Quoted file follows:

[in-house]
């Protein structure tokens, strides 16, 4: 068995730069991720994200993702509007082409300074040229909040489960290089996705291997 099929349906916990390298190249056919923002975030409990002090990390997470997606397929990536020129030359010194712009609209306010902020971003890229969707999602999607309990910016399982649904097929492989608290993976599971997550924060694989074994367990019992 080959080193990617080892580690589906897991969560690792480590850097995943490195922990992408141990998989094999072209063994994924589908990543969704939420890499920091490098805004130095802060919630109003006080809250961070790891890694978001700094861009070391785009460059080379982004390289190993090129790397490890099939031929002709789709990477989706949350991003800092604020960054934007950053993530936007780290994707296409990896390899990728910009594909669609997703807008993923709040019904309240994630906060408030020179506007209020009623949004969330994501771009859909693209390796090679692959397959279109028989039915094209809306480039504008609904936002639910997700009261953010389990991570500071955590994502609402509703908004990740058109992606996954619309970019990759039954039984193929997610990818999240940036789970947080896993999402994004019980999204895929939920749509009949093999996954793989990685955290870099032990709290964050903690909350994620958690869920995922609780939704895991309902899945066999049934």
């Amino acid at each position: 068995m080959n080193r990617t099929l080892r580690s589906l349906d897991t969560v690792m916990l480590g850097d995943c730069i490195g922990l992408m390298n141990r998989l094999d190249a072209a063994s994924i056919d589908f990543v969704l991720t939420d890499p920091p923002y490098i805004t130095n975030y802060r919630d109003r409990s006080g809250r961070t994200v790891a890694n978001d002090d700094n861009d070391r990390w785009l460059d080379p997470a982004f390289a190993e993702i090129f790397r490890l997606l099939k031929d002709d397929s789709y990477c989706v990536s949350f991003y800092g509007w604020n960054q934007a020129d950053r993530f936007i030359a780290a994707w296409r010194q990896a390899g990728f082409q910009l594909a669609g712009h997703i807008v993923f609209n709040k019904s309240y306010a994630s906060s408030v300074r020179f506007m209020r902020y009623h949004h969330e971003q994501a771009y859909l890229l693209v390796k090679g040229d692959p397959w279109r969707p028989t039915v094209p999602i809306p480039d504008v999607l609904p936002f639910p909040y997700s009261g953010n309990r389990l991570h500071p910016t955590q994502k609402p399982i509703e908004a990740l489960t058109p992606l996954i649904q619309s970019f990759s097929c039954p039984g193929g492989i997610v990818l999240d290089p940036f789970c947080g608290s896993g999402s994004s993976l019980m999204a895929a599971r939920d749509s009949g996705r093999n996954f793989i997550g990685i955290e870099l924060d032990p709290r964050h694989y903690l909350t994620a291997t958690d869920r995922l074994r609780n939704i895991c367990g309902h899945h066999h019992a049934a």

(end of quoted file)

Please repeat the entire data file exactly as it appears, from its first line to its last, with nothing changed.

[in-house]
């Protein structure tokens, strides 16, 4: 068995730069991720994200993702509007082409300074040229909040489960290089996705291997 099929349906916990390298190249056919923002975030409990002090990390997470997606397929990536020129030359010194712009609209306010902020971003890229969707999602999607309990910016399982649904097929492989608290993976599971997550924060694989074994367990019992 080959080193990617080892580690589906897991969560690792480590850097995943490195922990992408141990998989094999072209063994994924589908990543969704939420890499920091490098805004130095802060919630109003006080809250961070790891890694978001700094861009070391785009460059080379982004390289190993090129790397490890099939031929002709789709990477989706949350991003800092604020960054934007950053993530936007780290994707296409990896390899990728910009594909669609997703807008993923709040019904309240994630906060408030020179506007209020009623949004969330994501771009859909693209390796090679692959397959279109028989039915094209809306480039504008609904936002639910997700009261953010389990991570500071955590994502609402509703908004990740058109992606996954619309970019990759039954039984193929997610990818999240940036789970947080896993999402994004019980999204895929939920749509009949093999996954793989990685955290870099032990709290964050903690909350994620958690869920995922609780939704895991309902899945066999049934």
């Amino acid at each position: 068995m080959n080193r990617t099929l080892r580690s589906l349906d897991t969560v690792m916990l480590g850097d995943c730069i490195g922990l992408m390298n141990r998989l094999d190249a072209a063994s994924i056919d589908f990543v969704l991720t939420d890499p920091p923002y490098i805004t130095n975030y802060r919630d109003r409990s006080g809250r961070t994200v790891a890694n978001d002090d700094n861009d070391r990390w785009l460059d080379p997470a982004f390289a190993e993702i090129f790397r490890l997606l099939k031929d002709d397929s789709y990477c989706v990536s949350f991003y800092g509007w604020n960054q934007a020129d950053r993530f936007i030359a780290a994707w296409r010194q990896a390899g990728f082409q910009l594909a669609g712009h997703i807008v993923f609209n709040k019904s309240y306010a994630s906060s408030v300074r020179f506007m209020r902020y009623h949004h969330e971003q994501a771009y859909l890229l693209v390796k090679g040229d692959p397959w279109r969707p028989t039915v094209p999602i809306p480039d504008v999607l609904p936002f639910p909040y997700s009261g953010n309990r389990l991570h500071p910016t955590q994502k609402p399982i509703e908004a990740l489960t058109p992606l996954i649904q619309s970019f990759s097929c039954p039984g193929g492989i997610v990818l999240d290089p940036f789970c947080g608290s896993g999402s994004s993976l019980m999204a895929a599971r939920d749509s009949g996705r093999n996954f793989i997550g990685i955290e870099l924060d032990p709290r964050h694989y903690l909350t994620a291997t958690d869920r995922l074994r609780n939704i895991c367990g309902h899945h066999h019992a049934a």